The Astoria Film Festival returned on Friday, Oct. 1, with a combination of in-person and online events. The hybrid format was an attempt to accommodate all film-lovers while remaining safe and to ensure the following of COVID-19 protocols.
“Astoria Film Festival is very much a hybrid organization, as committed to education and community as we are to excellence in independent filmmaking,” Nina Fiore, founder and executive director of Astoria Film Festival, told QNS. “This year’s festival reflects that.”
The festival hosted a majority of its in-person events from Oct. 1 to Oct. 3 at Kaufman Astoria Studios and Heart of Gold Bar, but will continue to be held online until Oct. 31. Over 90 films, web series and podcasts will be featured over the month of October.
There is only one in-person day planned left, a “Halloween Horror Fest” event at Heart of Gold Bar in Astoria on Oct. 31. Within the festival, there is also an annual Youth Film Festival, featuring films made by those 18 and younger.
“It’s been a rough almost two years, and since we had to do a smaller in-person festival last year, we really wanted to make this one as special as possible,” Fiore said. “So, we plan to honor filmmaking, honor the local community, and just give everyone a really fun weekend — while also keeping everyone safe!”
Major producers are scheduled for the festival this year. A Master Class on the Art of Cinematic Storytelling was held on Saturday, Oct. 2 with Richard Gladstein, the executive director of Feirstein Graduate School of Cinema at Brooklyn College and producer of major films such as “Pulp Fiction” and “Finding Neverland.”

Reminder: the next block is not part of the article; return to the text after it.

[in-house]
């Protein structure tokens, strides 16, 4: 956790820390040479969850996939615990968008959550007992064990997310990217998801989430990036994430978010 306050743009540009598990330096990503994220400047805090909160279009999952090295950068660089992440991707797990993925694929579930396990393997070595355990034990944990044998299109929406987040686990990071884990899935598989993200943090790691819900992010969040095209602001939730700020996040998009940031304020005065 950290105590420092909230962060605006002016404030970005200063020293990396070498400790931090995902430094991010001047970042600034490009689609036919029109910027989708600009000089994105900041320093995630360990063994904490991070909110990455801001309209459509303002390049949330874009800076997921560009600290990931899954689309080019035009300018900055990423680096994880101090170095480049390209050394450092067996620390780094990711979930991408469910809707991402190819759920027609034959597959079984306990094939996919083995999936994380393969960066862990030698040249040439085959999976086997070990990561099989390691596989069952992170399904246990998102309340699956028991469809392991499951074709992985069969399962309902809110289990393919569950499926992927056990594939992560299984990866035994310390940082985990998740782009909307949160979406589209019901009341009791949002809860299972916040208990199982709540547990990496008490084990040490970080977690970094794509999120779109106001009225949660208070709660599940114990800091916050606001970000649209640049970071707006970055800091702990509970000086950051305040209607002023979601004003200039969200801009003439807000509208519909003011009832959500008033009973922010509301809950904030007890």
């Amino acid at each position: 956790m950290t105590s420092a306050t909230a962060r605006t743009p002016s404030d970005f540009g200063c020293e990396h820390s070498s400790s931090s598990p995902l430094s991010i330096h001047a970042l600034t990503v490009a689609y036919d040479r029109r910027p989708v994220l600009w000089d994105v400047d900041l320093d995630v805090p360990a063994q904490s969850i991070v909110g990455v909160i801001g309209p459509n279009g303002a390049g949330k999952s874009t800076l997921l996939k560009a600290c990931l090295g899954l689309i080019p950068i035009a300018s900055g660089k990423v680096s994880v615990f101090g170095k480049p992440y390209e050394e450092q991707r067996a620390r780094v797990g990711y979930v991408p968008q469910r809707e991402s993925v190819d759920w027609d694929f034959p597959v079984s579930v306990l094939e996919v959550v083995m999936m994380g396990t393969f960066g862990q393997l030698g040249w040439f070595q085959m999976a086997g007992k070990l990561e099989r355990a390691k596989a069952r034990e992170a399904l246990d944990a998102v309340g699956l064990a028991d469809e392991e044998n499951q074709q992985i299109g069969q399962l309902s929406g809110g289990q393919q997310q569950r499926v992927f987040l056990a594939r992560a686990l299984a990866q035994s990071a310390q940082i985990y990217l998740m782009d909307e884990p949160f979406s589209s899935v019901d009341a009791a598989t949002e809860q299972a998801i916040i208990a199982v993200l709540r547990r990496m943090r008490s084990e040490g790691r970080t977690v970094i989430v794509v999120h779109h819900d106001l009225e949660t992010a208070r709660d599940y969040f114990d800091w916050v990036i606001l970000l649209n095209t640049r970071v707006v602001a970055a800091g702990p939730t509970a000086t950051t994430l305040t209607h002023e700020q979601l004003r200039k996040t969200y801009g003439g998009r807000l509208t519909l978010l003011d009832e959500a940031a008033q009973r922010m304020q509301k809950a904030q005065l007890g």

The producer of Oscar-Award winning movie “Judas and the Black Messiah,” Sev Ohanian, will be a speaker, according to Fiore. A private Meet and Greet with all the producers was held at Heart of Gold Bar on Saturday, Oct. 2.
According to their website, the festival is “especially interested in storytelling by groups that are typically ignored in society — disabled people, POC, First-Gen/Immigrants, Indigenous people, LGBTQ+.”
In accordance with this mission, at least one third of the films screened were directed by women, and many films have been produced by and for disabled people.
Events range from workshops for children and adults, film screenings by filmmakers ranging from students to international filmmakers, panels and networking opportunities.
Following New York City COVID-19 regulations for in-person events, admittance into the event required proof of vaccination either from vaccination cards or the NYC Pass. Masks are required for both indoor and outdoor events.
Astoria Film Festival Inc., based in Astoria, is a 501c3 nonprofit organization that also runs in-school filmmaking workshops and provides resources to local filmmakers, according to their website.
A majority of the proceeds from the festival will go towards their workshops, after school community centers and the Astoria Film Festival Fellows Program.